A Refugee and Two Immigrants Will Bring Perspective to ‘America Is My Home’

As part of West Hartford’s ‘One Book, One Town’ initiative, the program ‘America is my home, Reflections of a Refugee and Two Immigrants’ will be held at the Faxon Library.

From left: Lhakpa Sherpa, Marc-Yves Regis, and Aiti Rai will share their stories at a March 11 forum at the Faxon Library in West Hartford. Courtesy photos

From left: Lhakpa Sherpa, Marc-Yves Regis, and Aiti Rai will share their stories at a March 11 forum at the Faxon Library in West Hartford. Courtesy photos

By Ronni Newton

West Hartford’s second “One Book, One Town” initiative has the entire community reading Of Beetles and Angles: A Boy’s Remarkable Journey from a Refugee Camp to Harvard by Mawi Asgedom, and a special program scheduled for March 11 at the Faxon Library will bring that story, and three other unique journeys to life through the forum “America is my home: Reflections of a Refugee and Two Immigrants.”

The free forum, scheduled for March 11 at 2 p.m. at the Faxon Library, will feature Lhakpa Sherpa, Marc-Yves Regis, and Aiti Rai – all of whom have extraordinary and powerful stories to tell about their experience seeking a new life in America.

Sherpa broke a women’s mountain climbing record when she ascended Mount Everest last May for the seventh time. Even before that ascent, Sherpa had climbed Mount Everest more times than any other woman. Her first climb, in 2000, was the first successful ascent and descent of Mount Everest by a Nepalese woman.

Sherpa, one of 11 children, grew up in Makalu, Nepal. She now lives in West Hartford with her two daughters and is currently preparing for her eighth climb to the Mount Everest summit on April 10, 2017.

Regis is a native of Haiti, a country he was forced to flee as a teenager. He is a photojournalist and author, as well as founder/director of Camp Hispaniola, Inc., a summer camp serving 150 children in the Dominican Republic and another 150 children in Haiti.

Regis has worked as a photojournalist for the Miami Herald, Los Angeles Times, and the Hartford CourantHe has also authored five books inspired by his experiences and commitment to Haiti, including: Haiti Through My Eyes, a selection of poetry about Haiti; Deadly Road to Democracy, a first-person account of Haiti’s violent struggle for democracy; Two Good Feet, a photographic documentary of physically-challenged Haitian children; Haiti After the Shock, a selection of poems and stories about the earthquake in Haiti; and Headstrong: Children Carrying Haiti’s Economic Burdens.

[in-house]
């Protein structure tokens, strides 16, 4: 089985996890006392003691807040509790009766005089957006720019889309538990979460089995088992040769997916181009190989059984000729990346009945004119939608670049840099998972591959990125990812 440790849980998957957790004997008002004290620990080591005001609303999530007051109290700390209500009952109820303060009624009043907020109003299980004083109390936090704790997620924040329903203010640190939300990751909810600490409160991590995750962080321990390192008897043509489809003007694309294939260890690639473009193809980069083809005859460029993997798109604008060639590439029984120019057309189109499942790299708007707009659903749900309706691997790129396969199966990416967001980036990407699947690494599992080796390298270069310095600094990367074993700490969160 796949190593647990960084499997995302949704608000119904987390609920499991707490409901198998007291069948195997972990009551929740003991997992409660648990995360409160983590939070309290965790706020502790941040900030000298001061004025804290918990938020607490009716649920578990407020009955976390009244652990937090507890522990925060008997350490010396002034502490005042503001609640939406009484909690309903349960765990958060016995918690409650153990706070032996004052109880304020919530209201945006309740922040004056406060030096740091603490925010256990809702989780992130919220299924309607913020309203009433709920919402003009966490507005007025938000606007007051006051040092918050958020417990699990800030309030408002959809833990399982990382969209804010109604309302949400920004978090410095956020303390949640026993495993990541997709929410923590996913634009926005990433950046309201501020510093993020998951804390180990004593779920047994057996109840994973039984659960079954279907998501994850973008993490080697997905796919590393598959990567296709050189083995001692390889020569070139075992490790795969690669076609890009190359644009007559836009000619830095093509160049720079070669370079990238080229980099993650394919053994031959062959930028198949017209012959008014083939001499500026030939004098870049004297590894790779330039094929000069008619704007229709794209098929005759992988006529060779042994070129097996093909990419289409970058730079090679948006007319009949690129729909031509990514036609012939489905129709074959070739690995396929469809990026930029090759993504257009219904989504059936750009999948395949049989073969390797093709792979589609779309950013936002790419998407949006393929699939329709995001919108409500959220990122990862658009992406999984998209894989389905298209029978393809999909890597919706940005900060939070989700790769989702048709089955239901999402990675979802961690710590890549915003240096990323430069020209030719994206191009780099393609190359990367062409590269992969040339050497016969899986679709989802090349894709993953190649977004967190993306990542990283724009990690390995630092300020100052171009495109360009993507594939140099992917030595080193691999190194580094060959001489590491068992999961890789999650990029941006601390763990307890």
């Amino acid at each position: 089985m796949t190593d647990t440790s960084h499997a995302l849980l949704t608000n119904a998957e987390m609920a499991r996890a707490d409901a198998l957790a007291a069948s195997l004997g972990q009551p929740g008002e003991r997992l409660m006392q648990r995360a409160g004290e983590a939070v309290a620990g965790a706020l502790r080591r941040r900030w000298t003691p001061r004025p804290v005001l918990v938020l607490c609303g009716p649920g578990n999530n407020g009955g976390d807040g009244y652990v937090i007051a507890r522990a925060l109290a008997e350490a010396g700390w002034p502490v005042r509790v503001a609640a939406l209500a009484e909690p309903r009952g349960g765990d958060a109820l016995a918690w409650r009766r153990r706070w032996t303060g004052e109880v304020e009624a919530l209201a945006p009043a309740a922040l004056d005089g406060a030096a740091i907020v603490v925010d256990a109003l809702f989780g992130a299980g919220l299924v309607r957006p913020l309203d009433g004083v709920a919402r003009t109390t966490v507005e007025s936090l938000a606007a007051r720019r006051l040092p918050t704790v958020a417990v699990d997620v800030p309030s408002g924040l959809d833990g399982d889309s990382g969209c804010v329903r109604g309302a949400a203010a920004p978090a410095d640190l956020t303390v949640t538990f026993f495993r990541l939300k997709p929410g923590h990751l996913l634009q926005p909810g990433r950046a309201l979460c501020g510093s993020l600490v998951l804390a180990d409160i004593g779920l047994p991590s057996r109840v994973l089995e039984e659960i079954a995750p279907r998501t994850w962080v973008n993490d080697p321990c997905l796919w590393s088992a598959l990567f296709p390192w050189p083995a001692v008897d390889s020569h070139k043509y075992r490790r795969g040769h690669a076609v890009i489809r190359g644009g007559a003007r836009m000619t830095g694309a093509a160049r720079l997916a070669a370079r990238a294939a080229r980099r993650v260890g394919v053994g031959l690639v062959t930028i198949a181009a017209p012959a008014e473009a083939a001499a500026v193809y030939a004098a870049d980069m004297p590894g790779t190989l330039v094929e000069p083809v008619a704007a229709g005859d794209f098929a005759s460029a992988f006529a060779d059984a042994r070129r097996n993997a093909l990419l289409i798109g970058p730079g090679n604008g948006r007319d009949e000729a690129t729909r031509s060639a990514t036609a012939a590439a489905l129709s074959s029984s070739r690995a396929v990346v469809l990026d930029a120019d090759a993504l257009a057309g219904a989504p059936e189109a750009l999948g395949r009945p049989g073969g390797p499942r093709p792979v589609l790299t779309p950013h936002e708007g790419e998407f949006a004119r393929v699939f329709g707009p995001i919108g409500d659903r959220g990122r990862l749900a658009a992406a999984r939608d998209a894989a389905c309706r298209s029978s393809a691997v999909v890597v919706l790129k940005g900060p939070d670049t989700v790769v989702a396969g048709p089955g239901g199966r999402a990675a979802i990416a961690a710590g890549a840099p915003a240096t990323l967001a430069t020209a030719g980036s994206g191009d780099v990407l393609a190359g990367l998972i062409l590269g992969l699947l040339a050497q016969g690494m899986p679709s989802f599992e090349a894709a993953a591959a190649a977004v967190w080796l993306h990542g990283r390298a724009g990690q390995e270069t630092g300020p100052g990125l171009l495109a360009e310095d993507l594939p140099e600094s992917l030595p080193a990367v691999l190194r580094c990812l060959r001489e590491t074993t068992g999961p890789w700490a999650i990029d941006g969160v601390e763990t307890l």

Like Sherpa, Rai is a native of Nepal. She is a 2015 graduate of Hartford Public High School Law & Government Academy, and a current student at Manchester Community College. She plans to earn a bachelor’s degree in political science followed by a law degree, and eventually put her skills to work helping her community.

Rai became a U.S. citizen in 2016, after taking a citizenship class offered through the schools and the Hartford Library that was funded by a grant from U.S. Citizenship and Immigration Service.

“I lived as refugee in my own country, Nepal, for 21 years. I did not have citizenship [anywhere]. I felt hopeless. I experienced discrimination. When you hear the word “home” you think of a place where you feel safe and comfortable, and where you share a common culture and identity. I had no such place to call home, no place where I shared traditions, food, a set of beliefs, and a common language,” Rai said in a statement.

West Hartford community engagement librarian Pramod Pradhan will serve as moderator for the forum. Pradhan is a West Hartford resident who emigrated from Nepal in 2004, and according to forum organizers, “knows firsthand the value the library has in lives of families who are settling into a new country.”

“The stories of Lhakpa, Marc-Yves, and Aiti put faces on a national topic of the plight of refugees and immigrants seeking a better life in our country,” Renée McCue, public relations specialist for the Town of West Hartford said in a statement. “This special event could not be timelier,” she said.

The Faxon Branch Library is located at 1073 New Britain Ave. in West Hartford. The forum begins at 2 p.m. and all are welcome. Registration is not required.

This year’s One Book, One Town selection, Of Beetles and Angels, is a true story of a young boy’s journey from civil war in east Africa to a refugee camp in Sudan, to a childhood on welfare in an affluent American suburb, and eventually to a full-tuition scholarship at Harvard University.

For more information about the initiative, visit www.WestHartfordCT.gov/1Book1Town or call 860-561-7521.

Event sponsors and organizers include: Barnes & Noble Booksellers Blue Back Square, Town of West Hartford, West Hartford Library, West Hartford Public Schools, Noah Webster House & West Hartford Historical Society, and the West Hartford Human Rights Commission.

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